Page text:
That's because happiness can be found in quiet contentment just as much as it is in outward celebration. Herein lies the problem of declaring who is the happiest of them all.  As researchers rush in where angels fear to tread, psychologist Will Fleeson of Wake Forest University headed an often quoted  2010 study that declared extroverted behavior is correlated with happiness.

The abstract puts it as follows:
In Study 1, participants reported their extraversion and positive affect every 3 hr for 2 weeks. Each participant was happier when acting extraverted than when acting introverted. Study 2's diary methodology replicated the relationship for weekly variations in positive affect. Study 3's experimental methodology replicated the relationship when extraversion was manipulated within a fixed situation. Thus, the relationship between extraversion and positive affect, previously demonstrated between persons, also characterizes the internal, ongoing psychological functioning of individuals and is likely to be explained by something capable of rapid intraindividual variation. Furthermore, traits and states are at least somewhat isomorphic, and acting extraverted may increase well-being.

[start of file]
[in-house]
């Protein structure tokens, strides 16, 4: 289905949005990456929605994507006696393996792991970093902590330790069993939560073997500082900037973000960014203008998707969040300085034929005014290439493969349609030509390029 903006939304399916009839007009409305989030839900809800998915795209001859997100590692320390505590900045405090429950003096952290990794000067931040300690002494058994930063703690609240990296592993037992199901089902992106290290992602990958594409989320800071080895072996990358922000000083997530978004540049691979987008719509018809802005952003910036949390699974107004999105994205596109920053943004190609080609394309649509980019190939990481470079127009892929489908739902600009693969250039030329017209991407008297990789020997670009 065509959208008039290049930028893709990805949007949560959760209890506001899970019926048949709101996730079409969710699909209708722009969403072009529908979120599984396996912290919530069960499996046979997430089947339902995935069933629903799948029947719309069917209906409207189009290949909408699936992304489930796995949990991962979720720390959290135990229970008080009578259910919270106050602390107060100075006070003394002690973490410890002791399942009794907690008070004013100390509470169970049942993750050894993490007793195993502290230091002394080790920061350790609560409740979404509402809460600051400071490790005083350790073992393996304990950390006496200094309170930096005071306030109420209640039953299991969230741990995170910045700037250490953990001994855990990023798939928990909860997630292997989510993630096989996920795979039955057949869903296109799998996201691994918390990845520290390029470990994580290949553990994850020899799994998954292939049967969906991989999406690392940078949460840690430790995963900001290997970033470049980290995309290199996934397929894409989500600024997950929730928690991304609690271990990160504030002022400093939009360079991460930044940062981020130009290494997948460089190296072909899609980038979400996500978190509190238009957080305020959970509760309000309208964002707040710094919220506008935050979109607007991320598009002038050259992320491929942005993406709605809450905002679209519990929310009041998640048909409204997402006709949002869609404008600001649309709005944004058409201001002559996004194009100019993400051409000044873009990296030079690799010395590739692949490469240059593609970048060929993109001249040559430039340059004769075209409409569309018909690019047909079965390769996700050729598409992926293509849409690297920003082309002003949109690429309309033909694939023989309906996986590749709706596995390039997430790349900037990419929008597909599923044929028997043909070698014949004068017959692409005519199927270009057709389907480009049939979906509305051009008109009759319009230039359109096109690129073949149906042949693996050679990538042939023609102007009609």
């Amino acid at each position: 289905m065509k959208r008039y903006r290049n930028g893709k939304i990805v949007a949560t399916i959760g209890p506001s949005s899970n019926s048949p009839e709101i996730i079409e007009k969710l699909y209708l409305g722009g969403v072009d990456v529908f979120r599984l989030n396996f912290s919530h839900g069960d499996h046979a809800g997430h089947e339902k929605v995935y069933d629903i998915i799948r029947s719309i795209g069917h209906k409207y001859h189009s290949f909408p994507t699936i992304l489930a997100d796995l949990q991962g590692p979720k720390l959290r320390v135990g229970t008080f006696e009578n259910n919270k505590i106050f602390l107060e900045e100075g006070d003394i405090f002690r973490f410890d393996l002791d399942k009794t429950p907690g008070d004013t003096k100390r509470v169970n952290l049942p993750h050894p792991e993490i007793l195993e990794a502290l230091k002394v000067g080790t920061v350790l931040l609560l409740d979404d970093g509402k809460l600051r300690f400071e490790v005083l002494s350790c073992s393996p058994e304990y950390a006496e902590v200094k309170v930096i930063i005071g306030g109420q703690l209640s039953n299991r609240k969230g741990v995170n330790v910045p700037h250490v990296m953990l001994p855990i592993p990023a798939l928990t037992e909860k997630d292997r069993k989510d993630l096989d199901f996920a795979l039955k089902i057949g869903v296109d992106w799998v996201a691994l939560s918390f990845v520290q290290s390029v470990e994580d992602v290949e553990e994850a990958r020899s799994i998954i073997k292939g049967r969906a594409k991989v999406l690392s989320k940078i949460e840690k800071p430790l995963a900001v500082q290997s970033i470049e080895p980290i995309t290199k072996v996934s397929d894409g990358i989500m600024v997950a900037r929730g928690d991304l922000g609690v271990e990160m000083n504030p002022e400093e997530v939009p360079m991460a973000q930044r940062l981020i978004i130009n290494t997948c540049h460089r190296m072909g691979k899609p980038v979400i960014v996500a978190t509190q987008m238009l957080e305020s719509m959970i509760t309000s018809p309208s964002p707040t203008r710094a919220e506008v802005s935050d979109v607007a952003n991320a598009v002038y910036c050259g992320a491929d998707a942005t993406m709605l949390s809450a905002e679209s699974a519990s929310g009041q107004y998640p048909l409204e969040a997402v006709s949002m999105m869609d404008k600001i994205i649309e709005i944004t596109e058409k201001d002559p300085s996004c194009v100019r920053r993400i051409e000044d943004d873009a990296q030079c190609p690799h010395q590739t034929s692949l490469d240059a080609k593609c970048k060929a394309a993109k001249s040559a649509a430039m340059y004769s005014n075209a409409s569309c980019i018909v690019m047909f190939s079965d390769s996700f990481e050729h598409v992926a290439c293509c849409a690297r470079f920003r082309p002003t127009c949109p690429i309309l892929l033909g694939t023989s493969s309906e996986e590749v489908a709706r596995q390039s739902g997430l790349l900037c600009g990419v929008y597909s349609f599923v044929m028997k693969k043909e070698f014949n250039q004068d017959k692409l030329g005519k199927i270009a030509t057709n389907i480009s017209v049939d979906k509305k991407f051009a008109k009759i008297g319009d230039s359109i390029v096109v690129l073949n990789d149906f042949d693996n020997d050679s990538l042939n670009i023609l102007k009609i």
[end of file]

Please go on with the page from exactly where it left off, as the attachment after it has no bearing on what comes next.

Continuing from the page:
Sophia Dembling addressed the problem with the definitions of happiness here in her book The Introvert's Way: Living a Quiet Life in a Noisy World. As I suspected from the shortness of the chapters in the book, they are based on previously published blog posts. The one on the happiness study is at

For his research, Fleeson drew on a three-component model of happiness, using just one of the three components: Positive affect. That's the happy other people can see and hear, and it is strongly related to extroversion. The second leg of the stool is life satisfaction, which is more cognitive than emotional: Even if you're not feeling great at the moment, you know your life is pretty good all around. (Introverts have a little bit less of that kind of happiness than extroverts. We think too much, right?)
The third component of happiness is absence of negative affect--not having anxiety, fear, anger, frustration. "And the opposite of that is feeling at peace, at ease," Fleeson explained.
At peace, at ease. Those also sound introvert-ish to me.